Examples:

    WITHOUT SHADDEH:

    la3iba - to play
    laa3ib - player

    kataba - to write
    kaatib - writer

    WITH SHADDEH:

    la77ana - to compose (a tune)
    mula77in - composer

    sawwara - to photograph
    musawwir - photographer

    (PS: la7en - tune; suura - photograph)
    I hope it's all right if we dredge up old posts. I was just looking through some of the older threads and this caught my eye.

    An easier way to remember this is that with Form I verbs (fa3ala) the structure is faa3il. With the rest (forms II-X -- fa33ala, faa3ala, etc.) the structure is with a meem.

    By the way, I liked your play on words. That's brilliant. While not as inventive as yours, here's one that is proverb (at least in Egyptian colloquial):

    الجار جار ولو جار il-gaar gaar wa law gaar (Egyptian pronunciation)

    An approximate translation would be. "Your neighbor is your neighbor, even if he acts wrongly."

    gaar is a noun which means neighbor. The word is also a verb (unrelated to the noun neighbor) which means to go to far or encroach. The conjugation used here is the masculine singular form in the past tense.
     

    cherine

    Moderator
    Arabic (Egypt).
    Josh Adkins said:
    الخار خار ولو خار il-gaar gaar wa law gaar (Egyptian pronunciation)
    An approximate translation would be. "Your neighbor is your neighbor, even if he acts wrongly."
    Hi Josh,
    I haven't heard this proverb before, but it's a very good one. But please notice that the word (gaar), be it pronounced Egyptian or any other colloquial Arabic is written with a ج not a خ ; so the proverb is to be written like this : الجار جار ولو جار and you translated it well : a neighbor is a neighbour even if he's unfair (or even if treats us badly).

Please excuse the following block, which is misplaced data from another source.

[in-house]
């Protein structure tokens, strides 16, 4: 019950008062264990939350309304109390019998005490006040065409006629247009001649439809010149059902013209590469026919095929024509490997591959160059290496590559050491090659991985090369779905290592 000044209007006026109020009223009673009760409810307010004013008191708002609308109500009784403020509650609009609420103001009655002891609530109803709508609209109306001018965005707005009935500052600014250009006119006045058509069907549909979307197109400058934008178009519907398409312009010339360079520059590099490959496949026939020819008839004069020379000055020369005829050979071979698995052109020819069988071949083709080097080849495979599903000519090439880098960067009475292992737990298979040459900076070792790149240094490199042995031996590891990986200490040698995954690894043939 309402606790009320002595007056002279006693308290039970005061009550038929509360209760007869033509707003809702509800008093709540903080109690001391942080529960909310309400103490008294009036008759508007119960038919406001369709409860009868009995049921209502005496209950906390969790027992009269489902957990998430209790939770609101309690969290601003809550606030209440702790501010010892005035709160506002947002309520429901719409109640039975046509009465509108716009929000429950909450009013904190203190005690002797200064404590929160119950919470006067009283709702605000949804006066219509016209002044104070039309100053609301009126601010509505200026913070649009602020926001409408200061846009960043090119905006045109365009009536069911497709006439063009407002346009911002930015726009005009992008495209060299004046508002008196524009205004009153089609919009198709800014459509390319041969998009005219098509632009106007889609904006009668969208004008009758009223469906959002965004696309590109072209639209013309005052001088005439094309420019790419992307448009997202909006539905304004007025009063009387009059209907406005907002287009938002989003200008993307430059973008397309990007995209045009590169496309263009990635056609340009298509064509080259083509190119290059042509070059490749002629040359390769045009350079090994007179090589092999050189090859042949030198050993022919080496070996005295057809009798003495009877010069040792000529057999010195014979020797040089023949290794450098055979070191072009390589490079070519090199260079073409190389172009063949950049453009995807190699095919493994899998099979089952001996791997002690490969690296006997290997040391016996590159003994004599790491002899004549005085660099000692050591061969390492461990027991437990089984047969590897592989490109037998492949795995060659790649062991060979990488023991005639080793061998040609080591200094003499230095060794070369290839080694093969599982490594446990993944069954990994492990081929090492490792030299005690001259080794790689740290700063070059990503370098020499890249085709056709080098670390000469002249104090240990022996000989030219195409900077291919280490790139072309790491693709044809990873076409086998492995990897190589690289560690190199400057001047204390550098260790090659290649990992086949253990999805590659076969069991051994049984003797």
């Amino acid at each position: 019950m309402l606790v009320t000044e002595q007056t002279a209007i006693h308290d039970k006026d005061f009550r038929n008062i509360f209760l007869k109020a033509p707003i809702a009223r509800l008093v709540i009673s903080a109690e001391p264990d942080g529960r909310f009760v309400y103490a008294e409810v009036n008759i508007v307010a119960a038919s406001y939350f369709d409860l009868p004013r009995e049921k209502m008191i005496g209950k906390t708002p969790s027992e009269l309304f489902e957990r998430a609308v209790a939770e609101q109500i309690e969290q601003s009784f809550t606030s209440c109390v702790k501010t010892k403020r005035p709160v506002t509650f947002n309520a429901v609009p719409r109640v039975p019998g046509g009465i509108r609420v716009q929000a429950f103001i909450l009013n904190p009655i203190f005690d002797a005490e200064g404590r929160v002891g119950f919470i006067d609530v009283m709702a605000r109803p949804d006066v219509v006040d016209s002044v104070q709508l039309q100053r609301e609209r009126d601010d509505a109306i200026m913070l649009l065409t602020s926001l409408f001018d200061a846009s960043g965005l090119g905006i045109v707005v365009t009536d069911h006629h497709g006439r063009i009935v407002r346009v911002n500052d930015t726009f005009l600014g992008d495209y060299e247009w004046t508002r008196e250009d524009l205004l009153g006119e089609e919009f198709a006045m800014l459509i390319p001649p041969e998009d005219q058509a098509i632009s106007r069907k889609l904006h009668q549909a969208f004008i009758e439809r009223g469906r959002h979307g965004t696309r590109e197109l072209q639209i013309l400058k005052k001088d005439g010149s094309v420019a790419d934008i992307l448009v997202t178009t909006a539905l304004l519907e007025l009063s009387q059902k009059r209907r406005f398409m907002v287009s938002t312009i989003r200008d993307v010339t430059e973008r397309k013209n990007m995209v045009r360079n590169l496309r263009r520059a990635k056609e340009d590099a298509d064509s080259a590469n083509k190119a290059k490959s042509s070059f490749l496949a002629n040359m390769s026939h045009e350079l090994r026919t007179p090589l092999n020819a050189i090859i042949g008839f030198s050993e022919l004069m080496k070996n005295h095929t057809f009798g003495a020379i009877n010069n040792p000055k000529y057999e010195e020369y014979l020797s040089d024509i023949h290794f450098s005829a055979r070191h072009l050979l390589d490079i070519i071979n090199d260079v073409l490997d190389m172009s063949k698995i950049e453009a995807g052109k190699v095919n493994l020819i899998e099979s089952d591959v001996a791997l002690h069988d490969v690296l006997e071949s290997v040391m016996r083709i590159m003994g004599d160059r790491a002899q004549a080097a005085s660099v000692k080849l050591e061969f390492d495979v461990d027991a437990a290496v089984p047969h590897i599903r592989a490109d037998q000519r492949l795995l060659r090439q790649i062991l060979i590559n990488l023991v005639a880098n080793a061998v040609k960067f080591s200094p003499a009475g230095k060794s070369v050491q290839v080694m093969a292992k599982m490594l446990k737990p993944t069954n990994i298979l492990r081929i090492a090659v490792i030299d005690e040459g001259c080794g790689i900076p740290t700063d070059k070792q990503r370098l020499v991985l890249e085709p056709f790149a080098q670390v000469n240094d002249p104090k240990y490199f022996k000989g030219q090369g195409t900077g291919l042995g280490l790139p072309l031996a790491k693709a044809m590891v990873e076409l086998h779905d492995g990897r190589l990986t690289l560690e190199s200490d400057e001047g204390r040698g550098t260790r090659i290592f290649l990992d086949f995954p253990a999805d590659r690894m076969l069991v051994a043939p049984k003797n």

there's an etymological difference between the two "gaar" (the word and the verb)

    the word comes from the root ج - ي -ر hence the word جيرة jeera (or jeeratun) pronounced in Egypt with a (g) instead of the (j), the plural جيران jiiraan/giiraan (neighbors)

    as for the verb (that comes in the end of the sentence and means : do injustices, do harm...) its root is ج - و - ر from which comes the word الجور al-juur (or al-jawr) = injustice, opression, and the present tense is yajuuru يجور .

    Again the proverb : you can also pronounce it with a (j) (i.e. al-jaar jaar...) and it will still give you the same meaning. :)
     

    elroy

    Imperfect Mod
    US English/Palestinian Arabic bilingual
    Josh,

    Dredging up old threads is not only permissible but encouraged. In fact, the fact that you brought this one back to the forefront made me aware of a typo in the solution to my "riddle" - I have since edited it. Thanks for the quote - I wasn't familiar with it either! Please remember, though: try not to get too far off topic. You are more than welcome to begin new threads with quotes/puns/plays on words (or anything else) that you find interesting.

    Thanks,
    elroy qua mod
     

    Josh_

    Senior Member
    U.S., English
    Yeah, I am not used to the Arabic keyboard yet, and as such I make a lot of mistakes. I really need to proofread better. I'm going to go back and fix it.